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Germany: 1933-1945 - Nazi Control Of Germany Established, 1933-1935

In GCSE History students will look at Germany between the two World Wars. One area focussed on is how the Nazis came to establish totalitarian control over Germany.

The Nazis moved rapidly to establish totalitarian control over Germany following Hitler's appointment as Chancellor in January 1933. This meant that, before long, the Nazis began to exercise control over every aspect of German life.

How did the Nazis come to establish totalitarian control of Germany? Find out in this quiz.

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  1. Which famous female film maker produced a notorious film in 1935 called "Triumph of the Will"?
    For many years this film was hard to obtain, as it was regarded as too pro-Nazi
  2. In August 1934 President Hindenburg died. How did Hitler deal thereafter with the office of President?
    The Weimar Constitution provided for an elected President, while monarchists hoped that the family of the Kaiser could provide a head of state. Hitler's colleagues hoped for some reward
  3. Hitler split the German Protestant Church: half of it became a state church, and half of it an independent body ("bekennende Kirche"). What name is usually given in English to this breakaway entity, which was led by Pastor Martin Niemoller?
    Half of Germans were Protestants, concentrated mainly in the north and east. Unlike the Catholics they were not influenced by any outside body
  4. At a major Nazi rally in 1935 Hitler announced re-armament. Where did this event take place?
    A major Nazi rally took place annually in September, when Hitler would announce his policy proposals for the forthcoming year
  5. What name was given to the 1933 agreement between Hitler and the Vatican, which outlined the role of the Roman Catholic Church under a Nazi state?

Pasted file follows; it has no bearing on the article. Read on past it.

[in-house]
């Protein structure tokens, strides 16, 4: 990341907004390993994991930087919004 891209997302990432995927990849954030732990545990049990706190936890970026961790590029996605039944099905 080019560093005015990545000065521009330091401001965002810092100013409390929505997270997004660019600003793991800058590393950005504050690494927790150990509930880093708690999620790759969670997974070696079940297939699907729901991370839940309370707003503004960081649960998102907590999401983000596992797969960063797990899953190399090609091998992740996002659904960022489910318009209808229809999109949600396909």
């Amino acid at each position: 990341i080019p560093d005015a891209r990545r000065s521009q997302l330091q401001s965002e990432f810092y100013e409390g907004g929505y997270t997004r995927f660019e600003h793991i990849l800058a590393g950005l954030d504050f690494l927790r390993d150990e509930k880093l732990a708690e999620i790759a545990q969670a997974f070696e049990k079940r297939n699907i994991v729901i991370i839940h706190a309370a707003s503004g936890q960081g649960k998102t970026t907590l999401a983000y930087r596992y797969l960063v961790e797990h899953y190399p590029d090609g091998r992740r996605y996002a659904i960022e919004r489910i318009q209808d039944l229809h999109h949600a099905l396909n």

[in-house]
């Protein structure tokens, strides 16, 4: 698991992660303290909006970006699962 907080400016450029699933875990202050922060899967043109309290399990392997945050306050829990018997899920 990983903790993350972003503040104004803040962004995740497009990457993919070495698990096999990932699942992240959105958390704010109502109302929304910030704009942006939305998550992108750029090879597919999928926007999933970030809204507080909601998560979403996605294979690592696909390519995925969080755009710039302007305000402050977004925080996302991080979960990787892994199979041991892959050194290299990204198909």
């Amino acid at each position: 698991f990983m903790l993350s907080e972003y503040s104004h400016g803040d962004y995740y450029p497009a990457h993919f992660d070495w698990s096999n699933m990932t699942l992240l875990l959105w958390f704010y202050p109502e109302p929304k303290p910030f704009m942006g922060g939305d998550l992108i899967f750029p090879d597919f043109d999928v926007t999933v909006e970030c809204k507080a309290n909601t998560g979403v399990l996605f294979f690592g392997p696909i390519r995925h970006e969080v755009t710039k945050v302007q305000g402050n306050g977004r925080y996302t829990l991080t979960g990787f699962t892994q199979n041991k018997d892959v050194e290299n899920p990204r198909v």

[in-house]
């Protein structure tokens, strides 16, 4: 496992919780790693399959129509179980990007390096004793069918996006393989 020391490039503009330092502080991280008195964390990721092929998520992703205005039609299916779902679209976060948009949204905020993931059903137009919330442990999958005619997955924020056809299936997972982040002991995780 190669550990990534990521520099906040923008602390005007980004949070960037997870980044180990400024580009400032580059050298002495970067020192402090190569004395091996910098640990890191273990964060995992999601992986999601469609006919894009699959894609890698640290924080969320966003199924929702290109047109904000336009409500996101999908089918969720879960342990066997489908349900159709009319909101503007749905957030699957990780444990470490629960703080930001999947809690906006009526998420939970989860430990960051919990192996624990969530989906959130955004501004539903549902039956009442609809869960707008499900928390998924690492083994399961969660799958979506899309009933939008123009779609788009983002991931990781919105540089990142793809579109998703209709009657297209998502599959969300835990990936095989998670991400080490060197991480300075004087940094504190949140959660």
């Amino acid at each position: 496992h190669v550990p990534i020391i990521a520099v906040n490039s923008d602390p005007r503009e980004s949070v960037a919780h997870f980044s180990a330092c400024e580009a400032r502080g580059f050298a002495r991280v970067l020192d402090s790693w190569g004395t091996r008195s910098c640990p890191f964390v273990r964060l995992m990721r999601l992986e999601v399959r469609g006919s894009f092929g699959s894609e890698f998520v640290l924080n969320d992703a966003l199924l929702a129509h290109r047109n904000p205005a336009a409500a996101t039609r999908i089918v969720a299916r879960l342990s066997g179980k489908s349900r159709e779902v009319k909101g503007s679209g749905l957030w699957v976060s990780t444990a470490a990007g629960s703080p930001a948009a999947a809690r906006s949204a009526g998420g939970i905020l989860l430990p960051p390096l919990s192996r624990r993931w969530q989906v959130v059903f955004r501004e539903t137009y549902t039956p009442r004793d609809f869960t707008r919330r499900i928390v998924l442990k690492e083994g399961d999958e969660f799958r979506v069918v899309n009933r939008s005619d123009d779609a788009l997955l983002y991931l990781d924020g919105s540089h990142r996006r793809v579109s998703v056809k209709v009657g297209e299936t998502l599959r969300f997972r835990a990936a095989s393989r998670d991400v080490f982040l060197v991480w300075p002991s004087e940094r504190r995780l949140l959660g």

Nearly half of all Germans claimed to be Catholics - especially along the Rhine, and in Bavaria in the south. Hitler wanted to eliminate possible opposition from the Catholic Church, and Rome wanted to protect its members from possible persecution
  6. After 1933 the Nazis built up strong party youth movements. What name was given to the main boys' organisation?
    A youth movement was important to the Nazis in order to carry the Nazi ideal on to the next generation
  7. The Nazis constructed a network of super-highways across Germany: partly to absorb unemployment, and partly to give German armoured columns rapid access to the frontiers in the event of war. What name was given to such roads?
    Some of the original surfaces still exist on sections of these roads. They consisted of concrete blocks joined together
  8. In 1935 the Nazis introduced racial laws, one of which forbade marriage or sexual relations between Jews and non-Jews. Where were these new laws first announced?
    The Nazis had long campaigned against the Jews, of whom there were roughly half a million in Germany
  9. In June 1934 Hitler used his SS bodyguard to liquidate the leadership of the SA in the "Night of the Long Knives". Who was the leader of the SA who perished in this massacre?
    By 1934 the bloated SA had become a monster out of control, and was no longer required to terrorize anti-Nazi opposition. There was pressure from both the SS and the army to eliminate the SA hierarchy, who took the "socialist" side of the NSDAP rather too seriously
  10. Which composer's work was showcased every year at the Bayreuth Festival, which Hitler attended annually?
    Hitler appreciated classical music, provided that the composer was not Jewish, and ideally could be identified as - in fact - anti-Semitic

Author: Edward Towne

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